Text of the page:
As initiatives and innovations in interprofessional education (IPE) continue to flourish in university settings, there is limited evidence this is occurring in two-year allied health and nursing programs found in community colleges. Recent literature indicates that graduates of associate degree allied health and nursing programs account for 49% of the total healthcare workforce (Brookings Institute, 2014). Graduates of these programs will work among those coming from university programs where IPE has been well established, therefore, it is imperative that this content be addressed at the community college. To meet this need, the Community College of Baltimore County’s (CCBC) School of Health Professions (SHP) made IPE a major initiative. Thanks to the support of both Dr. Elizabeth Speakman and Dr. Lauren Collins from the Jefferson Center for Interprofessional Education (JCIPE) and grant funding from the Maryland Higher Education Commission, CCBC recently embarked on a comprehensive program to educate faculty about IPE and pilot student projects with the goal of infusing IPE throughout SHP’s 13 healthcare programs.
There are multiple challenges to establishing a robust IPE program at the community college level. First, the IPE curriculum and projects must be appropriate for community college students who commute to campus, have varied educational backgrounds and often are the first members of their families to attend college. Second, well established IPE activities implemented at universities need to be adapted for the associate degree level in order for students who have only two years together to become educated and socialized into their respective professions and the healthcare system. Third, community colleges usually obtain external support from a smaller pool of donors than is available for four-year and graduate professional healthcare programs. In fact, many national IPE funding opportunities are not open to associate degree programs. Finally, with the mission of community college education focused on teaching and workforce development, research opportunities, though important, are secondary.
Despite these barriers, the need for IPE in community college settings remains essential to collaborative practice in the healthcare system and CCBC is meeting the challenge. As a leading provider of undergraduate healthcare education and workforce development in the Baltimore Metropolitan area (Baltimore Business Journal, 2014), CCBC has undertaken pilot IPE projects in the majority of the 13 health professions programs so that graduates might understand and be prepared for interprofessional and collaborative practice.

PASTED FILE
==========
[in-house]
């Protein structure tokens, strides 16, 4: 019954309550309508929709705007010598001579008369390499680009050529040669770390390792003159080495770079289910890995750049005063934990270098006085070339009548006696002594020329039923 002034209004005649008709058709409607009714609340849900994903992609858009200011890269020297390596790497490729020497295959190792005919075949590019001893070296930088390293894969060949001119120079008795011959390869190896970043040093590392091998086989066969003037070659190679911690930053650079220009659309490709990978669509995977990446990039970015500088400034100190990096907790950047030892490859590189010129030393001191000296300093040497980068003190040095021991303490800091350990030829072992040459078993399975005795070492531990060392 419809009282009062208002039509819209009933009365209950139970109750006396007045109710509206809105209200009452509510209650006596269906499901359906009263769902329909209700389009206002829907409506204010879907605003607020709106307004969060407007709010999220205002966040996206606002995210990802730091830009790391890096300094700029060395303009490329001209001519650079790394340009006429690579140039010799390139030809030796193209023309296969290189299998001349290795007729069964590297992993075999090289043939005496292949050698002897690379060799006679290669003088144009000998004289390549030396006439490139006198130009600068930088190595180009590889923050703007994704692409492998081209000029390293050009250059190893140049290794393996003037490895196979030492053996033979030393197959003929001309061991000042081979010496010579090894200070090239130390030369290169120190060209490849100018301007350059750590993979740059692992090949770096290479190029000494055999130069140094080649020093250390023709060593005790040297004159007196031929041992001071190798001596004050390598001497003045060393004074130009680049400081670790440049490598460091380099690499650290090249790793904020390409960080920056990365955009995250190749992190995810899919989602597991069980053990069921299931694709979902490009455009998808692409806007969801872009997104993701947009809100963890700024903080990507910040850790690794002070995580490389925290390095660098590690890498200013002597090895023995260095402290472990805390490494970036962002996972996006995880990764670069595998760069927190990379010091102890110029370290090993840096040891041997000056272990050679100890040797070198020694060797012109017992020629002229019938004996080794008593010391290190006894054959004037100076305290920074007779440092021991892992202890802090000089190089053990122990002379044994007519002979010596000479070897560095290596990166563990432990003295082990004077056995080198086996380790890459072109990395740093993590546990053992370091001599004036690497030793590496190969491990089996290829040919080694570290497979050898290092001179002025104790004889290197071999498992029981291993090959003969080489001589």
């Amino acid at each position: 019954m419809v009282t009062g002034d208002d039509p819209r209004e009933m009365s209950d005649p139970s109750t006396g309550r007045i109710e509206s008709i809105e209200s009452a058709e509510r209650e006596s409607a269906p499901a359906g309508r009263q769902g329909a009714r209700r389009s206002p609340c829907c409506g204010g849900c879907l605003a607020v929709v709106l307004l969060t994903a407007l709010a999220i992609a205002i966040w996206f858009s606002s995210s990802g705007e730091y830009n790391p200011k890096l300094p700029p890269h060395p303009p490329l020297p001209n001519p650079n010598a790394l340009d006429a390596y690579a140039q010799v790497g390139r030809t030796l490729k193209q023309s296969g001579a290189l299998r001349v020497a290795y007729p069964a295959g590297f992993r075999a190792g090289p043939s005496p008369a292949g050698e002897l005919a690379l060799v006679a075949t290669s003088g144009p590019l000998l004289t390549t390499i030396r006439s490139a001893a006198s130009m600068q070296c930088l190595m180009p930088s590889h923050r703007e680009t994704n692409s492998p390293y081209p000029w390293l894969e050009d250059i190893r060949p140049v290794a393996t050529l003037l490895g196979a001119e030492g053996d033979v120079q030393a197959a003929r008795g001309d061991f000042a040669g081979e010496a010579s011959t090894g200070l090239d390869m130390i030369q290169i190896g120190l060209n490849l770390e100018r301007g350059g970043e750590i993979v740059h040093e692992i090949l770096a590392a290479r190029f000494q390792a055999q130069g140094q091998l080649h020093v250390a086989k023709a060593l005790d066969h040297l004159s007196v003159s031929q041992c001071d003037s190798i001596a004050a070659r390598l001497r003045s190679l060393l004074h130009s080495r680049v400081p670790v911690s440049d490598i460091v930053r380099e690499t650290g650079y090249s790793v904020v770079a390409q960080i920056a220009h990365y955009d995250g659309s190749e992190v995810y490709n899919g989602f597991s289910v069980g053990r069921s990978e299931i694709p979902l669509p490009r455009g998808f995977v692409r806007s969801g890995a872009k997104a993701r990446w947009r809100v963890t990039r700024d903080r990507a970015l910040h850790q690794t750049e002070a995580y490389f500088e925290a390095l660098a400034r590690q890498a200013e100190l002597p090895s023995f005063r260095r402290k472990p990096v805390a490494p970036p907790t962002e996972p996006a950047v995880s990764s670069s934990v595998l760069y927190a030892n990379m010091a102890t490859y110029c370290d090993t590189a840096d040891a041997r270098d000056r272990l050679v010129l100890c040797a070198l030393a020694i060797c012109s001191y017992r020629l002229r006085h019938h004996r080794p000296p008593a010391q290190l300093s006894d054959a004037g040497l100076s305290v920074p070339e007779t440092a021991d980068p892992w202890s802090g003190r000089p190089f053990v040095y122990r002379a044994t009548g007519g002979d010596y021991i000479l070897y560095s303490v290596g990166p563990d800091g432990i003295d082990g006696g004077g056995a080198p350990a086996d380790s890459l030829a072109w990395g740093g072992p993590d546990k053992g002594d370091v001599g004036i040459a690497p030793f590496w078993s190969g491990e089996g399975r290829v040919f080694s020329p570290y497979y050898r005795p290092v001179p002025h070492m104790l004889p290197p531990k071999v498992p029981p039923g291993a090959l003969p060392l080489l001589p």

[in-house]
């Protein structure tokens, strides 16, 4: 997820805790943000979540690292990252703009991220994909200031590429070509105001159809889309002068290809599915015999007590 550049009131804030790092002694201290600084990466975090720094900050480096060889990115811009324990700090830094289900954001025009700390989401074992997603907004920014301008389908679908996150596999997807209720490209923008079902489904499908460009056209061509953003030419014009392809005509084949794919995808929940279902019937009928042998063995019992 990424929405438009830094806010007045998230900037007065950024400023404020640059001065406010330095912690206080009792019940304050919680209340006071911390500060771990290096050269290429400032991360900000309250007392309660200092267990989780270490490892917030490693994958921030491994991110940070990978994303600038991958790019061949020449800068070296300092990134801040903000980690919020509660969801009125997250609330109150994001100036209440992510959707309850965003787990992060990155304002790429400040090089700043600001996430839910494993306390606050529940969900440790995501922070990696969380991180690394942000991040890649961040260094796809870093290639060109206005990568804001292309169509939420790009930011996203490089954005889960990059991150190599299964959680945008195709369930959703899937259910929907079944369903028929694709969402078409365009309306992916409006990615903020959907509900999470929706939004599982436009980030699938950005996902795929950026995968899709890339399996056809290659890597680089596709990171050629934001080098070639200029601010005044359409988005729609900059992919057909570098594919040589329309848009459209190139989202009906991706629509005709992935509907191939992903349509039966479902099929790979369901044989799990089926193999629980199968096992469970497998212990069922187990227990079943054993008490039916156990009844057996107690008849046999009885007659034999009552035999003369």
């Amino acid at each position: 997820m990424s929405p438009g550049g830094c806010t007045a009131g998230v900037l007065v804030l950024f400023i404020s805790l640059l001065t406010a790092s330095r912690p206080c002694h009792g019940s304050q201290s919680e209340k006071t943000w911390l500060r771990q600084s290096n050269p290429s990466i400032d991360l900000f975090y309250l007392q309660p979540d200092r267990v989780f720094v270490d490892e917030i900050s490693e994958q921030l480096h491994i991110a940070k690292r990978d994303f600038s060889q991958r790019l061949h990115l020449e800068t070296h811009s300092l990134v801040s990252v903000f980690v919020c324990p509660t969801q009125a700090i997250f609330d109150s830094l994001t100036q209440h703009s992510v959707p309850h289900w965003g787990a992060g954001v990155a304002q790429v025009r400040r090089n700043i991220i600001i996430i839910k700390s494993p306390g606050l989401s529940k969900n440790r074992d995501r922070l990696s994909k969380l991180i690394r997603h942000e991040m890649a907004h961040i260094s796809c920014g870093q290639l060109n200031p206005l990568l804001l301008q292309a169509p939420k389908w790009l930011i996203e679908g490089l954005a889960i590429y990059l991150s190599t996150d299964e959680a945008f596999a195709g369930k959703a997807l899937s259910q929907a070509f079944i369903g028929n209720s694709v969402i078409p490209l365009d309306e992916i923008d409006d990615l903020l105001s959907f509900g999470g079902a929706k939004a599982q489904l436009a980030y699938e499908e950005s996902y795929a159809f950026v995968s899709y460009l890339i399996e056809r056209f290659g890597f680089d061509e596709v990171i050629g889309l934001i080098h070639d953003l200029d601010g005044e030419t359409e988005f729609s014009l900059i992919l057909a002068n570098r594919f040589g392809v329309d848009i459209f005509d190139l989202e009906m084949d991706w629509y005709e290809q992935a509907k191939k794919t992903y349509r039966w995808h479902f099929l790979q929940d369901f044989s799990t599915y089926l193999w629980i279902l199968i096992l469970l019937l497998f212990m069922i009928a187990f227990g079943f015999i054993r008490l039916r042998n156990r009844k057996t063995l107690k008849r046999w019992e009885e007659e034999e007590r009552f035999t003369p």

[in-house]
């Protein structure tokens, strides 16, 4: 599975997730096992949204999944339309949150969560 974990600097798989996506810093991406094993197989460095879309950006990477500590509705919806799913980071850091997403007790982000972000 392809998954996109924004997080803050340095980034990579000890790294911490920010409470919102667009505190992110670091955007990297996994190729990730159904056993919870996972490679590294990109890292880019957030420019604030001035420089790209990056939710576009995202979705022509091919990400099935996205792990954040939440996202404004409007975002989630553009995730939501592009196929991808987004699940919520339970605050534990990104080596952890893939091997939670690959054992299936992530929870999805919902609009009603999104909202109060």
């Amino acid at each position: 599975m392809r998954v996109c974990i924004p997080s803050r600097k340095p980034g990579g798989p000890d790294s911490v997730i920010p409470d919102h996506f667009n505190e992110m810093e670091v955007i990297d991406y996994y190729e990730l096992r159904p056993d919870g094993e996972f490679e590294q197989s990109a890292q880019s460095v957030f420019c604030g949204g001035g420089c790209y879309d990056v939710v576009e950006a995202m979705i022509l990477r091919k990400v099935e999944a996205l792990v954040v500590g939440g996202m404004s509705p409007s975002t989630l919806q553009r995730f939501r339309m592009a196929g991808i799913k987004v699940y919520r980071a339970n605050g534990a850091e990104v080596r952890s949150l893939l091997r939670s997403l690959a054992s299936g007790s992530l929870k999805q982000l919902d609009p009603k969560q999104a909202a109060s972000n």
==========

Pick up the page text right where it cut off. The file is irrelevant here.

Faculty development was an essential starting point for the CCBC initiative. Education has included sending teams to: Collaborating Across Borders (CAB V); conferences sponsored by the State University of New York (SUNY) Buffalo and the National League for Nursing (NLN); and the Train the Trainer Faculty Development Program at the University of Virginia’s Center for Academic Strategic Partnerships for Interprofessional Research and Education (ASPIRE). CCBC also hosted an on-site workshop featuring Dr. Jane Kirschling from the University of Maryland IPE Center, and plans to host the ASPIRE team from UVA in late spring. An Internal Steering Committee was established and plans are underway for an External Advisory Board consisting of members of local hospitals, long term care facilities, and partner residential communities. Evidence of IPE is now visible in SHP’s Mission and Values statements, and will be built into the next Strategic Plan.
Blum, MS, OTR/L, Judith and DeMarco, PhD, RN, CNE, Mary Kay
"A Community College's Foray into Interprofessional Education,"
Collaborative Healthcare: Interprofessional Practice, Education and Evaluation (JCIPE):
1, Article 2.
Available at: http://jdc.jefferson.edu/jcipe/vol7/iss1/2